The Irish Are Spanish

A people without knowledge of their past origin, history, and culture, is like a tree without roots. — Marcus Garvey

This week I learned that there is such a thing as a Strawberry Tree. It certainly deserves its name, even if it (sadly) doesn’t actually produce strawberries.  A dense, bushy tree reaching up to 40 feet, it sports reddish bark and clusters of rose-blush flowers alongside  round, fuzzy red fruit.

The Strawberry Tree (Arbutus Uendo)

The tree is native to southwest Ireland, but oddly is nowhere to be found in Britain.  It is, however, ubiquitous across the Iberian Peninsula—even depicted on Madrid’s coat of arms.  Known as the madrono, locals claim that it shares with their mother city the common root madre.

Madrid’s Coat of Arms

So how did this fiery tree make its way to the land of Macgillycuddy’s Reeks?  According to the Irish Leabhar Gabhla, a medieval Book of Invasions, one of the earliest groups to come to Ireland were the “Milesians,” sons of Spanish solider Mil.

The Leabhar Gabhla

Did these sailors bring along the seeds of their mother tree?  The veracity of the story has long been debated.  Yet recent DNA analysis of a 5200-year-old southern Irish farmer revealed that the population once bore a close genetic relationship to the Spanish (and both’s original ancestors migrated from the cradle of the Middle East).  Even now, a study of male Y chromosomes shows particularly high  concentrations of the R1b haplogroup in western Ireland and northern Spain, suggesting a common male ancestor.  Modern science has brought myth one step closer to fact.

Whatever the truth of the Spanish-Irish link, it has undeniably had an impact beyond the Strawberry Tree.  In the 7th century, Ireland experienced a time of great creative intellectual growth, reaching beyond its shores to learn from the ideas and traditions of other cultures.  This included Spain, from which Ireland acquired many important scholarly writings.  Though there were certainly contemporary political and religious reasons Ireland looked to Spain, it was also belief in a common kinship that brought the two countries closer together.  The ideas shared as a result ultimately played a fundamental role in shaping Gaelic culture.

Influential Spanish scholar-bishop Isodore of Seville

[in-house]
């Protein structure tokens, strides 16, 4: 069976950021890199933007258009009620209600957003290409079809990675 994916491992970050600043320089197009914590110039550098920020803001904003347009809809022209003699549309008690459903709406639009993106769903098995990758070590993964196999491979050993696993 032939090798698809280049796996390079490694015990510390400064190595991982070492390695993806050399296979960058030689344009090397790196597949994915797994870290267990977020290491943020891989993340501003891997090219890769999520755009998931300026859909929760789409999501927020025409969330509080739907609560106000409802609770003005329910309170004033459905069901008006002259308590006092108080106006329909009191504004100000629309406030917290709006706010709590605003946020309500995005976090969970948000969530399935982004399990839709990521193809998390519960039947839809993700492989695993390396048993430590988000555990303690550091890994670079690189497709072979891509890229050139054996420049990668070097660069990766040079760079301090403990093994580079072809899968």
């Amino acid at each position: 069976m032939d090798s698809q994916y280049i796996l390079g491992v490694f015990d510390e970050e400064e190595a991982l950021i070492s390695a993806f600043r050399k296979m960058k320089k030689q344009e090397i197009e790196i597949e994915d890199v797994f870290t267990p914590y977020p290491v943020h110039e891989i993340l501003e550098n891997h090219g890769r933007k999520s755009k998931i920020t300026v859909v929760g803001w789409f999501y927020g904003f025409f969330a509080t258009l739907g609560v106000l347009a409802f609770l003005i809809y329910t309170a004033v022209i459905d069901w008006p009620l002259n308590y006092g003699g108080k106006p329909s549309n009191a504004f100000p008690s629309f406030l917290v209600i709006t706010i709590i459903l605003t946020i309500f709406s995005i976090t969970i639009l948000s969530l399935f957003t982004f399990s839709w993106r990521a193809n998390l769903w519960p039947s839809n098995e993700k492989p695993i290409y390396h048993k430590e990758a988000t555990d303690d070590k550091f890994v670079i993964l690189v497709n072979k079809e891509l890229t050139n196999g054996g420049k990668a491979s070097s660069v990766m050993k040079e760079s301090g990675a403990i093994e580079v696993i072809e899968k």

What did I really learn this week from the Strawberry Tree, the Milesians, and flourishing, Spanish-influenced 7th-century Ireland?  In what seems like a turbulent moment in history, many of us are holding on tightly to our traditions, afraid that those who disagree with or are different than us might change life as we’ve always perceived it.  Yet the further we look backward, the clearer it becomes that not only do we share common ancestors with those both inside and outside our communities, but our own traditions have been markedly shaped by the ideas of other cultures:

In the United States, many of us are ourselves of Irish—and therefore Spanish—and therefore Middle Eastern descent.  The U.S. Constitution, the foundation of our country’s traditions, was strongly influenced by Enlightenment ideas based in Roman and Greek philosophy.  We cannot escape the fact that our past and present, like Ireland, have been shaped by people from distant lands that our own ancestors may once have considered home.   

So what about our future?  When we find ourselves grasping onto a narrow vision of who we are, imagine the green, windswept Irish glen punctuated by a scarlet Strawberry Tree.  If we dare to open ourselves to someone different, we might be surprised to find bright red fruit begin to ripen in our own ever-changing landscape.

References / Further Reading

Jonathan Drori, Around the World in 80 Trees (2018), p. 17 (The Strawberry Tree), available on Amazon

Laura M. Cassidy et al., “Bronze Age migration to Ireland and establishment of the insular Atlantic genome,” in Proceedings of the National Academy of Sciences of the United States of America (Dec. 2015), available here

John Carey, “Did the Irish Come from Spain,” in History Ireland, Features, Issue 3 (Autumn 2001), Pre-history / Archaeology, Volume 9, available here

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